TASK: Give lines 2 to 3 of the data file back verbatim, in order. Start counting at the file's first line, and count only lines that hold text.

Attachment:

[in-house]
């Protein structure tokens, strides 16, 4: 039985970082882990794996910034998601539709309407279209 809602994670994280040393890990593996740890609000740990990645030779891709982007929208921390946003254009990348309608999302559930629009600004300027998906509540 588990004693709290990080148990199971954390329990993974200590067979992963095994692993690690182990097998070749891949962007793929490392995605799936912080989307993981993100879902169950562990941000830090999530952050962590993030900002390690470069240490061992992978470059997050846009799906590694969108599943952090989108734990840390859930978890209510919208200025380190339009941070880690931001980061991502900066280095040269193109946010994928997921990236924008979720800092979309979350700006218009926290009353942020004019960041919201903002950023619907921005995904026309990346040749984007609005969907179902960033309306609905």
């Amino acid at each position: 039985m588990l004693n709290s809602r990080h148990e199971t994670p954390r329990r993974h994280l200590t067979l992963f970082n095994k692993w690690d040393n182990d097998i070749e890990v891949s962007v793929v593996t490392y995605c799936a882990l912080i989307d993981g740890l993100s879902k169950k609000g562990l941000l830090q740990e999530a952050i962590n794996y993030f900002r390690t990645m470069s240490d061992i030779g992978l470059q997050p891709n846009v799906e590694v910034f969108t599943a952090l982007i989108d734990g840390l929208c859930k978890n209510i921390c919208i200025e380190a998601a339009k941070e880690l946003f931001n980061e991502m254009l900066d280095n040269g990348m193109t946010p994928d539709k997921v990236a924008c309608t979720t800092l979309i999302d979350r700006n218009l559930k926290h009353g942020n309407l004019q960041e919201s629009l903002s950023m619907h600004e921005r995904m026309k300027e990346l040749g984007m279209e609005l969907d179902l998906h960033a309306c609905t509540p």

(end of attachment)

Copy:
């Protein structure tokens, strides 16, 4: 039985970082882990794996910034998601539709309407279209 809602994670994280040393890990593996740890609000740990990645030779891709982007929208921390946003254009990348309608999302559930629009600004300027998906509540 588990004693709290990080148990199971954390329990993974200590067979992963095994692993690690182990097998070749891949962007793929490392995605799936912080989307993981993100879902169950562990941000830090999530952050962590993030900002390690470069240490061992992978470059997050846009799906590694969108599943952090989108734990840390859930978890209510919208200025380190339009941070880690931001980061991502900066280095040269193109946010994928997921990236924008979720800092979309979350700006218009926290009353942020004019960041919201903002950023619907921005995904026309990346040749984007609005969907179902960033309306609905």
């Amino acid at each position: 039985m588990l004693n709290s809602r990080h148990e199971t994670p954390r329990r993974h994280l200590t067979l992963f970082n095994k692993w690690d040393n182990d097998i070749e890990v891949s962007v793929v593996t490392y995605c799936a882990l912080i989307d993981g740890l993100s879902k169950k609000g562990l941000l830090q740990e999530a952050i962590n794996y993030f900002r390690t990645m470069s240490d061992i030779g992978l470059q997050p891709n846009v799906e590694v910034f969108t599943a952090l982007i989108d734990g840390l929208c859930k978890n209510i921390c919208i200025e380190a998601a339009k941070e880690l946003f931001n980061e991502m254009l900066d280095n040269g990348m193109t946010p994928d539709k997921v990236a924008c309608t979720t800092l979309i999302d979350r700006n218009l559930k926290h009353g942020n309407l004019q960041e919201s629009l903002s950023m619907h600004e921005r995904m026309k300027e990346l040749g984007m279209e609005l969907d179902l998906h960033a309306c609905t509540p």